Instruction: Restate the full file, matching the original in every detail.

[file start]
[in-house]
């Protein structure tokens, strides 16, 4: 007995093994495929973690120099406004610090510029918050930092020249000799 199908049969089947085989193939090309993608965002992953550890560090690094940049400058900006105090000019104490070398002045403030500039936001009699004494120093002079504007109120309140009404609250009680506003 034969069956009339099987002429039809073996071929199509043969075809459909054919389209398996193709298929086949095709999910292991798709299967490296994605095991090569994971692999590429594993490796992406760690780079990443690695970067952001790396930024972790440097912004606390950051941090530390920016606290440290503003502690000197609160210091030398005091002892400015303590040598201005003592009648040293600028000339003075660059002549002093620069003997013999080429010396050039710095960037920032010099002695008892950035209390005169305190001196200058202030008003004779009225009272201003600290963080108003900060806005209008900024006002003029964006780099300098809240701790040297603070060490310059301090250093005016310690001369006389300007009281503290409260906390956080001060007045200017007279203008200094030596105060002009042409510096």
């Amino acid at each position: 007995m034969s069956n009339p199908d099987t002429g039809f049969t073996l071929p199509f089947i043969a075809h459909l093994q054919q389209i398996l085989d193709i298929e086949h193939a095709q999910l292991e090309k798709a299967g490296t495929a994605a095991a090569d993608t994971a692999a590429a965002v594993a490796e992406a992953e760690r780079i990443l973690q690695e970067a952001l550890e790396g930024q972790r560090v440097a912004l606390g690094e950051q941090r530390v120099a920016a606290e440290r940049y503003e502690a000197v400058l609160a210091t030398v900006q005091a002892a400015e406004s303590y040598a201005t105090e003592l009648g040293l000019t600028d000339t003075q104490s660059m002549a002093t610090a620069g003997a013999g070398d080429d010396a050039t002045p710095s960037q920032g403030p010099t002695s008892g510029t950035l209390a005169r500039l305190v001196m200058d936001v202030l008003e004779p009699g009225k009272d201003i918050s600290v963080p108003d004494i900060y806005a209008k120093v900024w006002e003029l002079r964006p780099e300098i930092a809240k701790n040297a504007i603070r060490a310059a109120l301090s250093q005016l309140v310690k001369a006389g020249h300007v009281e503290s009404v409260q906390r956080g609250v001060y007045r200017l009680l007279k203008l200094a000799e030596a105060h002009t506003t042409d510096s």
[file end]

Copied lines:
[in-house]
């Protein structure tokens, strides 16, 4: 007995093994495929973690120099406004610090510029918050930092020249000799 199908049969089947085989193939090309993608965002992953550890560090690094940049400058900006105090000019104490070398002045403030500039936001009699004494120093002079504007109120309140009404609250009680506003 034969069956009339099987002429039809073996071929199509043969075809459909054919389209398996193709298929086949095709999910292991798709299967490296994605095991090569994971692999590429594993490796992406760690780079990443690695970067952001790396930024972790440097912004606390950051941090530390920016606290440290503003502690000197609160210091030398005091002892400015303590040598201005003592009648040293600028000339003075660059002549002093620069003997013999080429010396050039710095960037920032010099002695008892950035209390005169305190001196200058202030008003004779009225009272201003600290963080108003900060806005209008900024006002003029964006780099300098809240701790040297603070060490310059301090250093005016310690001369006389300007009281503290409260906390956080001060007045200017007279203008200094030596105060002009042409510096």
């Amino acid at each position: 007995m034969s069956n009339p199908d099987t002429g039809f049969t073996l071929p199509f089947i043969a075809h459909l093994q054919q389209i398996l085989d193709i298929e086949h193939a095709q999910l292991e090309k798709a299967g490296t495929a994605a095991a090569d993608t994971a692999a590429a965002v594993a490796e992406a992953e760690r780079i990443l973690q690695e970067a952001l550890e790396g930024q972790r560090v440097a912004l606390g690094e950051q941090r530390v120099a920016a606290e440290r940049y503003e502690a000197v400058l609160a210091t030398v900006q005091a002892a400015e406004s303590y040598a201005t105090e003592l009648g040293l000019t600028d000339t003075q104490s660059m002549a002093t610090a620069g003997a013999g070398d080429d010396a050039t002045p710095s960037q920032g403030p010099t002695s008892g510029t950035l209390a005169r500039l305190v001196m200058d936001v202030l008003e004779p009699g009225k009272d201003i918050s600290v963080p108003d004494i900060y806005a209008k120093v900024w006002e003029l002079r964006p780099e300098i930092a809240k701790n040297a504007i603070r060490a310059a109120l301090s250093q005016l309140v310690k001369a006389g020249h300007v009281e503290s009404v409260q906390r956080g609250v001060y007045r200017l009680l007279k203008l200094a000799e030596a105060h002009t506003t042409d510096s």